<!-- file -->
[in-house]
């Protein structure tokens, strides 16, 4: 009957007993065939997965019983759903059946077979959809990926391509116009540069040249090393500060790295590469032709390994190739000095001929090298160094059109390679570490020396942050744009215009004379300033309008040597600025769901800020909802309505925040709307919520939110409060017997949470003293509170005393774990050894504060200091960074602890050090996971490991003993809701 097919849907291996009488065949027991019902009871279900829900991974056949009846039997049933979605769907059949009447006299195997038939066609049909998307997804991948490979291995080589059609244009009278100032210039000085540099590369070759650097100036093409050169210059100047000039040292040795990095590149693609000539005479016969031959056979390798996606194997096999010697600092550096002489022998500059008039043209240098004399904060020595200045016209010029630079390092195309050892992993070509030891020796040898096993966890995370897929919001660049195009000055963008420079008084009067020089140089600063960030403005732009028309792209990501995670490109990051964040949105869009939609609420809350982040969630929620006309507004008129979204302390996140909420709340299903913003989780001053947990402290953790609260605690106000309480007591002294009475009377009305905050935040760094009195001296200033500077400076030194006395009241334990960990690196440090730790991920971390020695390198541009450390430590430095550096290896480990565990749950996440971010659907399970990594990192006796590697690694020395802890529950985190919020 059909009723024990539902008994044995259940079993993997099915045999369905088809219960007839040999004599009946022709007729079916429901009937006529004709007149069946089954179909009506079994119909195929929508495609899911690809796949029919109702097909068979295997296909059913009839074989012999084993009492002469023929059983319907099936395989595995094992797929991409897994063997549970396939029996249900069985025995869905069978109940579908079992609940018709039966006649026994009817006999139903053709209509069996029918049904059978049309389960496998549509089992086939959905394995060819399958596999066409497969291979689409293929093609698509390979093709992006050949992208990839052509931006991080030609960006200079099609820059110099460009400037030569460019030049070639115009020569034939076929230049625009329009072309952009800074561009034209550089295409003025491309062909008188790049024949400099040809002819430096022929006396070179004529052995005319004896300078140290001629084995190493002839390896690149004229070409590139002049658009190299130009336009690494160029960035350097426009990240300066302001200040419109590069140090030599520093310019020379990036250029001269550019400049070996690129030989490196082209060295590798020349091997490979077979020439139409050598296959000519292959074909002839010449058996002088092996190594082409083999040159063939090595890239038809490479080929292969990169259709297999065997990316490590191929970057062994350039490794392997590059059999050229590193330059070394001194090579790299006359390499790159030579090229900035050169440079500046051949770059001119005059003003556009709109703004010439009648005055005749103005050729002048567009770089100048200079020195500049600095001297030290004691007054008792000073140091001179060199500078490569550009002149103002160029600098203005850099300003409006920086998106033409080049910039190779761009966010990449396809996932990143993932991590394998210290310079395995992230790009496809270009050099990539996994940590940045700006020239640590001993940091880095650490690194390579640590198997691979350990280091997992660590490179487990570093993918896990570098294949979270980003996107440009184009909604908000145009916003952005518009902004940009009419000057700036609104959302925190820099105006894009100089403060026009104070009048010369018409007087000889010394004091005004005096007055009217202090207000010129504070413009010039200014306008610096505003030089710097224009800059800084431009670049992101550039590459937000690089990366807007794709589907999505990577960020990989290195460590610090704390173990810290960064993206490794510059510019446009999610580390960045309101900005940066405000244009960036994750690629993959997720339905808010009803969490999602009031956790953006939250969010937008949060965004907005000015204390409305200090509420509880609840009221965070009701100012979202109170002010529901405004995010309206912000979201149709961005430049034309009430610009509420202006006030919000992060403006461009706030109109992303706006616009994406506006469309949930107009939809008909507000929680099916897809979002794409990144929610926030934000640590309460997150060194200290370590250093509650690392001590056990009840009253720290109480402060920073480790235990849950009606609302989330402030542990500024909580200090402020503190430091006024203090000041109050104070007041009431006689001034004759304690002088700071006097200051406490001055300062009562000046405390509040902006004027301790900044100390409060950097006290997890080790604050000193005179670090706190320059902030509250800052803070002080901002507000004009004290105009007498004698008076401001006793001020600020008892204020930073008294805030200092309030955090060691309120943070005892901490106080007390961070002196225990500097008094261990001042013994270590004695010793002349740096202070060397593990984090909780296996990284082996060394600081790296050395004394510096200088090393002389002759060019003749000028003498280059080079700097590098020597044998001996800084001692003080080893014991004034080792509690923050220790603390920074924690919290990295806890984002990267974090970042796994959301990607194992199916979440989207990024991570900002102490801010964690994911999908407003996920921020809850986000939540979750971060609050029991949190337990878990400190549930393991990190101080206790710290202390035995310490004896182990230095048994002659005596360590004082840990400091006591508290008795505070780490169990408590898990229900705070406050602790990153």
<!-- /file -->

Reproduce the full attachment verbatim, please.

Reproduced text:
[in-house]
């Protein structure tokens, strides 16, 4: 009957007993065939997965019983759903059946077979959809990926391509116009540069040249090393500060790295590469032709390994190739000095001929090298160094059109390679570490020396942050744009215009004379300033309008040597600025769901800020909802309505925040709307919520939110409060017997949470003293509170005393774990050894504060200091960074602890050090996971490991003993809701 097919849907291996009488065949027991019902009871279900829900991974056949009846039997049933979605769907059949009447006299195997038939066609049909998307997804991948490979291995080589059609244009009278100032210039000085540099590369070759650097100036093409050169210059100047000039040292040795990095590149693609000539005479016969031959056979390798996606194997096999010697600092550096002489022998500059008039043209240098004399904060020595200045016209010029630079390092195309050892992993070509030891020796040898096993966890995370897929919001660049195009000055963008420079008084009067020089140089600063960030403005732009028309792209990501995670490109990051964040949105869009939609609420809350982040969630929620006309507004008129979204302390996140909420709340299903913003989780001053947990402290953790609260605690106000309480007591002294009475009377009305905050935040760094009195001296200033500077400076030194006395009241334990960990690196440090730790991920971390020695390198541009450390430590430095550096290896480990565990749950996440971010659907399970990594990192006796590697690694020395802890529950985190919020 059909009723024990539902008994044995259940079993993997099915045999369905088809219960007839040999004599009946022709007729079916429901009937006529004709007149069946089954179909009506079994119909195929929508495609899911690809796949029919109702097909068979295997296909059913009839074989012999084993009492002469023929059983319907099936395989595995094992797929991409897994063997549970396939029996249900069985025995869905069978109940579908079992609940018709039966006649026994009817006999139903053709209509069996029918049904059978049309389960496998549509089992086939959905394995060819399958596999066409497969291979689409293929093609698509390979093709992006050949992208990839052509931006991080030609960006200079099609820059110099460009400037030569460019030049070639115009020569034939076929230049625009329009072309952009800074561009034209550089295409003025491309062909008188790049024949400099040809002819430096022929006396070179004529052995005319004896300078140290001629084995190493002839390896690149004229070409590139002049658009190299130009336009690494160029960035350097426009990240300066302001200040419109590069140090030599520093310019020379990036250029001269550019400049070996690129030989490196082209060295590798020349091997490979077979020439139409050598296959000519292959074909002839010449058996002088092996190594082409083999040159063939090595890239038809490479080929292969990169259709297999065997990316490590191929970057062994350039490794392997590059059999050229590193330059070394001194090579790299006359390499790159030579090229900035050169440079500046051949770059001119005059003003556009709109703004010439009648005055005749103005050729002048567009770089100048200079020195500049600095001297030290004691007054008792000073140091001179060199500078490569550009002149103002160029600098203005850099300003409006920086998106033409080049910039190779761009966010990449396809996932990143993932991590394998210290310079395995992230790009496809270009050099990539996994940590940045700006020239640590001993940091880095650490690194390579640590198997691979350990280091997992660590490179487990570093993918896990570098294949979270980003996107440009184009909604908000145009916003952005518009902004940009009419000057700036609104959302925190820099105006894009100089403060026009104070009048010369018409007087000889010394004091005004005096007055009217202090207000010129504070413009010039200014306008610096505003030089710097224009800059800084431009670049992101550039590459937000690089990366807007794709589907999505990577960020990989290195460590610090704390173990810290960064993206490794510059510019446009999610580390960045309101900005940066405000244009960036994750690629993959997720339905808010009803969490999602009031956790953006939250969010937008949060965004907005000015204390409305200090509420509880609840009221965070009701100012979202109170002010529901405004995010309206912000979201149709961005430049034309009430610009509420202006006030919000992060403006461009706030109109992303706006616009994406506006469309949930107009939809008909507000929680099916897809979002794409990144929610926030934000640590309460997150060194200290370590250093509650690392001590056990009840009253720290109480402060920073480790235990849950009606609302989330402030542990500024909580200090402020503190430091006024203090000041109050104070007041009431006689001034004759304690002088700071006097200051406490001055300062009562000046405390509040902006004027301790900044100390409060950097006290997890080790604050000193005179670090706190320059902030509250800052803070002080901002507000004009004290105009007498004698008076401001006793001020600020008892204020930073008294805030200092309030955090060691309120943070005892901490106080007390961070002196225990500097008094261990001042013994270590004695010793002349740096202070060397593990984090909780296996990284082996060394600081790296050395004394510096200088090393002389002759060019003749000028003498280059080079700097590098020597044998001996800084001692003080080893014991004034080792509690923050220790603390920074924690919290990295806890984002990267974090970042796994959301990607194992199916979440989207990024991570900002102490801010964690994911999908407003996920921020809850986000939540979750971060609050029991949190337990878990400190549930393991990190101080206790710290202390035995310490004896182990230095048994002659005596360590004082840990400091006591508290008795505070780490169990408590898990229900705070406050602790990153």